You can also use Moto Assist to configure Moto Display. Similar to Android Lollipop’s Ambient Display feature, which was modeled after Moto Display, it turns on the display if you tap on it or pick up the phone. It will also activate the display when new notifications arrive. The Moto E (2nd gen) does not come with an AMOLED display, so the whole display will be turned on for a few seconds each time you receive a message. This can drain the battery if you tend to get a lot of notifications.

The Moto E includes a feature we do not see very often on smartphones: an FM radio. The phone uses the headphone cable as an antenna, so you cannot listen to the radio with the external speaker. While most people stream music via the internet these days, or just load an SD card with songs, it’s nice to have an extra option. This is especially true for a phone at this price point, where people are more likely to opt for less expensive and more restrictive data plans.

Motorola provides one of the least cluttered Android builds of any OEM for the Moto E. It tosses in a few useful features, although it lacks some of the nifty tricks included on the Moto X.

  • emad_ramlawi
    Lenovo k30-W for the win
    all the above +
    HD ready resolution 720p
    internal storage 16GB
    the only con, is there OS, which is good, but not really vanilla android
    Reply
  • atljsf
    i bought one and had to return it, it restarts while charging and motorola at this moment hasn't solved the problem, a shame because it is a nice fast phone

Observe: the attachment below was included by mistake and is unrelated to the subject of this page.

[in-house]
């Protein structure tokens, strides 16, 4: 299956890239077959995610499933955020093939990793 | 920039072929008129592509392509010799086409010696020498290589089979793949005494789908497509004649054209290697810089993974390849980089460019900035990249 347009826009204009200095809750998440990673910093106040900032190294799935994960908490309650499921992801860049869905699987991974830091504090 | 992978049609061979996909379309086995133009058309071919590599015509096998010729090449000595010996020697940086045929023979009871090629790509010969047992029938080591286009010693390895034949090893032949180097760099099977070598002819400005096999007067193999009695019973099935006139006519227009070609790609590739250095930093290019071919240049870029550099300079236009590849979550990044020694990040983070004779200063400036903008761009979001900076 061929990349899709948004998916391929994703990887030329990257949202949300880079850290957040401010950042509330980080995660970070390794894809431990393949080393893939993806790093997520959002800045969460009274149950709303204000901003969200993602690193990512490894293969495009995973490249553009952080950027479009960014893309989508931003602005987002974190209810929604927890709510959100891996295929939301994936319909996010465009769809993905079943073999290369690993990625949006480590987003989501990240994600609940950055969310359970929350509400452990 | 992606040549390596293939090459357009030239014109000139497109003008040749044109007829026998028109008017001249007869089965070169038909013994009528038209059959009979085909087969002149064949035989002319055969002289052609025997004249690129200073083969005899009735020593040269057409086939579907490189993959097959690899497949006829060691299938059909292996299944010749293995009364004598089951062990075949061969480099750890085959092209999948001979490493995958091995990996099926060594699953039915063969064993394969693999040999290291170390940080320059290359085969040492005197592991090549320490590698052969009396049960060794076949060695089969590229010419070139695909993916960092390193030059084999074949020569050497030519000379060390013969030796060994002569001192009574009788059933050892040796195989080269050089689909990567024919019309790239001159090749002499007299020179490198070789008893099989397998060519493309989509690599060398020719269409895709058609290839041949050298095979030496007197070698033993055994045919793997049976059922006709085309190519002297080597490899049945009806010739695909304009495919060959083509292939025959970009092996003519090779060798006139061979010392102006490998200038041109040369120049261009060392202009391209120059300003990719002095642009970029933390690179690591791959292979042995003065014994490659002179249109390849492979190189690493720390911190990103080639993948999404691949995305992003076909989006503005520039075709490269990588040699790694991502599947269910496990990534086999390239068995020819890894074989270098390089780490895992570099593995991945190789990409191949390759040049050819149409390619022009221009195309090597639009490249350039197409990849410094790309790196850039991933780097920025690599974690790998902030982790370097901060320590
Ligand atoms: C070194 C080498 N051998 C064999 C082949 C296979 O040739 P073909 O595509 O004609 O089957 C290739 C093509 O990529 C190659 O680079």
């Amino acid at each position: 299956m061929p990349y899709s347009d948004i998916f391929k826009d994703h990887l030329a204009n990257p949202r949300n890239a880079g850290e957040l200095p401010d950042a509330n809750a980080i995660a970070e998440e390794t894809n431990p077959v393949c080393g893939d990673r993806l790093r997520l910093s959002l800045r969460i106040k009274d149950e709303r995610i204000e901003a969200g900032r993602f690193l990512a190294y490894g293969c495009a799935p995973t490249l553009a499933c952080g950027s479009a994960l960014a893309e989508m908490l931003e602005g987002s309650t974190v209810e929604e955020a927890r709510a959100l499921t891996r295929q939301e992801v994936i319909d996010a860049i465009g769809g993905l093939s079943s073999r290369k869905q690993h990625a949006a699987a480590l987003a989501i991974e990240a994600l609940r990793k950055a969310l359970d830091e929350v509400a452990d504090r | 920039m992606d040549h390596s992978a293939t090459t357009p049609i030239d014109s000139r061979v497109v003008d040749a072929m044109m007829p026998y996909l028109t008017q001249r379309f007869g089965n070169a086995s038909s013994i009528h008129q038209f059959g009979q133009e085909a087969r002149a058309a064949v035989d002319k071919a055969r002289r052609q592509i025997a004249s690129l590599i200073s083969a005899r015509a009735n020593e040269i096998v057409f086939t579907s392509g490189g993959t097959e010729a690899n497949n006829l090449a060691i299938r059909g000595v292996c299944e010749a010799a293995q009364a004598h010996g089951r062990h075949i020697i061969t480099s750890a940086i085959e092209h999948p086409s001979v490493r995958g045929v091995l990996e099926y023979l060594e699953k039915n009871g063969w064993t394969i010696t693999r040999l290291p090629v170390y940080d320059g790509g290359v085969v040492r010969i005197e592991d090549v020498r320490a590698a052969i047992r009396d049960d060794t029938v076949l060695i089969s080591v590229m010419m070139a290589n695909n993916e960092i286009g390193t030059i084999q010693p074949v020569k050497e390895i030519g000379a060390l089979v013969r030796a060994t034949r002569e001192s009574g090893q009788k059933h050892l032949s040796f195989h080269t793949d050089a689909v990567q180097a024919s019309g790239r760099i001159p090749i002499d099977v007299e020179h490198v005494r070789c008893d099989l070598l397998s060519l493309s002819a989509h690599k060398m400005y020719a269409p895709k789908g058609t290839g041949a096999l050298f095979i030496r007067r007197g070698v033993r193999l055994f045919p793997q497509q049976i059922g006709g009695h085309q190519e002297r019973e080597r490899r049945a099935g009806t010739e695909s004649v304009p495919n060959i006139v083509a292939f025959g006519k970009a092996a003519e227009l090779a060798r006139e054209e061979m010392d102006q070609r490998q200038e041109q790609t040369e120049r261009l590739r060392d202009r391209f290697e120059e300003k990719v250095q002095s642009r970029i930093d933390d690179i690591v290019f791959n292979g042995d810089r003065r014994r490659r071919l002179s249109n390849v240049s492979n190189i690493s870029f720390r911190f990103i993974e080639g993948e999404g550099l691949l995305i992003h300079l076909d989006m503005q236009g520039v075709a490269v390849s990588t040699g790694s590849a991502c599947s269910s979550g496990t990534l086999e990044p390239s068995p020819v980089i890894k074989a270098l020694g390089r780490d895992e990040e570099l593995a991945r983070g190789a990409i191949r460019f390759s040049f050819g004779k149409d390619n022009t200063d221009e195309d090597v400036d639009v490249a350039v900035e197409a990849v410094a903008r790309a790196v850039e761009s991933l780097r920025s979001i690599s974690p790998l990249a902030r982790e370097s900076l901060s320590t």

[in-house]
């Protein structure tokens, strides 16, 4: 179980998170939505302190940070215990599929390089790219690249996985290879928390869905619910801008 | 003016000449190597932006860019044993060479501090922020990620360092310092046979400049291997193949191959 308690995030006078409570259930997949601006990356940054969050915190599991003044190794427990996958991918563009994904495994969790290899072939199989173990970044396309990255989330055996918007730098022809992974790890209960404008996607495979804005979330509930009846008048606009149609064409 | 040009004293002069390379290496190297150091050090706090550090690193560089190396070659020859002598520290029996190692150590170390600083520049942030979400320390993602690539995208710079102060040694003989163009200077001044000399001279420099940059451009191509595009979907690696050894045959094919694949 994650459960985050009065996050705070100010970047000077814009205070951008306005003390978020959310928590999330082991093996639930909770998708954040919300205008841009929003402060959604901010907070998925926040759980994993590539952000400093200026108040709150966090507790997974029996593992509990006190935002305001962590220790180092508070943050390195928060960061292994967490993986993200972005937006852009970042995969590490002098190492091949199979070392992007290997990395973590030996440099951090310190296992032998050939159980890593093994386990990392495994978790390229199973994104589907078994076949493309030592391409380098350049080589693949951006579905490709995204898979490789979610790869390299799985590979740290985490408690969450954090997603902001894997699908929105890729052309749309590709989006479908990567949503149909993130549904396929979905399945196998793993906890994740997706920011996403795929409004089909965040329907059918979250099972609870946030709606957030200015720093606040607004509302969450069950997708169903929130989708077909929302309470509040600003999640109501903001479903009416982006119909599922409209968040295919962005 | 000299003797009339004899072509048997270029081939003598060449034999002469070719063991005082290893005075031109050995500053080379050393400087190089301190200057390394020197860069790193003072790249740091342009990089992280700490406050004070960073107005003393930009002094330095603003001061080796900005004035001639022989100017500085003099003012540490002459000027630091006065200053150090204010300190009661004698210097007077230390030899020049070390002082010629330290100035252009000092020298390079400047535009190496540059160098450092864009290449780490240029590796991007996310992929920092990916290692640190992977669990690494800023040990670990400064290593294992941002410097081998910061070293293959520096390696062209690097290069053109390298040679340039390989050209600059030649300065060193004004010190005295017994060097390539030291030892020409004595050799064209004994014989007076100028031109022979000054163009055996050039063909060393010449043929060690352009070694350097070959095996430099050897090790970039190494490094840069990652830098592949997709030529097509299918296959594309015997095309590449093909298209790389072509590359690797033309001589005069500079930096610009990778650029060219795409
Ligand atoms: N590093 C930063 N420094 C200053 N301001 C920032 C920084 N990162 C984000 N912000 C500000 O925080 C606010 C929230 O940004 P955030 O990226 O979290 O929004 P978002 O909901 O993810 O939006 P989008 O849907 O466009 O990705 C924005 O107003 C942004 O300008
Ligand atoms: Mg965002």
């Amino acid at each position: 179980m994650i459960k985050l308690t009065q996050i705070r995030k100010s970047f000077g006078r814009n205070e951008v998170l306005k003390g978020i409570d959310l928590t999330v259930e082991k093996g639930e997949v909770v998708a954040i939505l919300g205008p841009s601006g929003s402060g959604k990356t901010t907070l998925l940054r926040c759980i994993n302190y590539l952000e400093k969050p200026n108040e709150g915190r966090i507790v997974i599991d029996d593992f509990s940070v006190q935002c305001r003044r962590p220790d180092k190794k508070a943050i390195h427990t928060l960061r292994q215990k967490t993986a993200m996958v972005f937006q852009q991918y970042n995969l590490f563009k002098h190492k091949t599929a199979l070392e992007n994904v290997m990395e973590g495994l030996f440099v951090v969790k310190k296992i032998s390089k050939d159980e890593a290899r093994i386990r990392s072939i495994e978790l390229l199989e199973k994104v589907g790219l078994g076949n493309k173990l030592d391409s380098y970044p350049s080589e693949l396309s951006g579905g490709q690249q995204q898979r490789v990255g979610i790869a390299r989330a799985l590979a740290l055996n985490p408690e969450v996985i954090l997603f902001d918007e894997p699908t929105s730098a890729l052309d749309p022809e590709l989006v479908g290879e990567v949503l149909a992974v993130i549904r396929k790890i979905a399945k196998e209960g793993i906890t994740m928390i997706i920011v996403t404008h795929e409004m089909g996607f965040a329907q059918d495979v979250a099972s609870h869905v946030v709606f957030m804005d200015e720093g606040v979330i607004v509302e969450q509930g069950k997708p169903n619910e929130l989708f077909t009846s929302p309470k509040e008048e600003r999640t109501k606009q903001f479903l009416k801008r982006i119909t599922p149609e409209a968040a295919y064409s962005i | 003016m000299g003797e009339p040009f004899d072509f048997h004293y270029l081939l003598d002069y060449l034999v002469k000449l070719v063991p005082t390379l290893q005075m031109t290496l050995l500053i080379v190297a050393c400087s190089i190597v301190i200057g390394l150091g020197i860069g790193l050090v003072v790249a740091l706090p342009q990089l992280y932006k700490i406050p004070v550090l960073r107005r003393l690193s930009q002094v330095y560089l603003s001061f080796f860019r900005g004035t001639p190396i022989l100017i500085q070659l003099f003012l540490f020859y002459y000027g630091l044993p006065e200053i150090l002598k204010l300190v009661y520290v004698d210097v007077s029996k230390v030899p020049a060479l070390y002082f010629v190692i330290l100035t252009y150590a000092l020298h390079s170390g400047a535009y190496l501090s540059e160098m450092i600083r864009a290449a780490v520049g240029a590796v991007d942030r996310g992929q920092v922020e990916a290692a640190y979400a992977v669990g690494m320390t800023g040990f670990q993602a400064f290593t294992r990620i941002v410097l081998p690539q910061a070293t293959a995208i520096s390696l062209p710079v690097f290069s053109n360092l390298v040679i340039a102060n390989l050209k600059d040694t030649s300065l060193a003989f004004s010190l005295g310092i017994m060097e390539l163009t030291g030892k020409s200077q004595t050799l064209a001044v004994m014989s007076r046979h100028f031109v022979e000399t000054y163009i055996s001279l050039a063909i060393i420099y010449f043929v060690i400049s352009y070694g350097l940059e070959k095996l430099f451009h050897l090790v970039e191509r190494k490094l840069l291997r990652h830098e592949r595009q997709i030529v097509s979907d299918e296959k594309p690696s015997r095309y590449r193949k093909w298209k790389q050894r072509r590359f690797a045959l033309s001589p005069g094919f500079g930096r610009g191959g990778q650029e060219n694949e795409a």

Reply
  • tekelymailcom
    The only international variant mentioned is the XT1505 but there are more. I found very interesting the XT1523 which has 16GB, dual sim and digital TV reciever.
    Reply
  • HideOut
    There might be an error in the speaker/sound part above. "Plugging in a set of good headphones provides a similar listening experience. Relative to the iPhone 6, bass has less punch and the Moto E lacks clarity; the signal-to-noise ratio seems higher." The S/N ratio on the Moto E should be LOWER, not higher if it sounds like its lacking clarity.
    Reply
  • HideOut
    There might be an error in the speaker/sound part above. "Plugging in a set of good headphones provides a similar listening experience. Relative to the iPhone 6, bass has less punch and the Moto E lacks clarity; the signal-to-noise ratio seems higher." The S/N ratio on the Moto E should be LOWER, not higher if it sounds like its lacking clarity.
    Reply
  • HideOut
    site posting is not working well...Either nothing or multiples
    Reply
  • MobileEditor
    The S/N ratio on the Moto E should be LOWER, not higher if it sounds like its lacking clarity.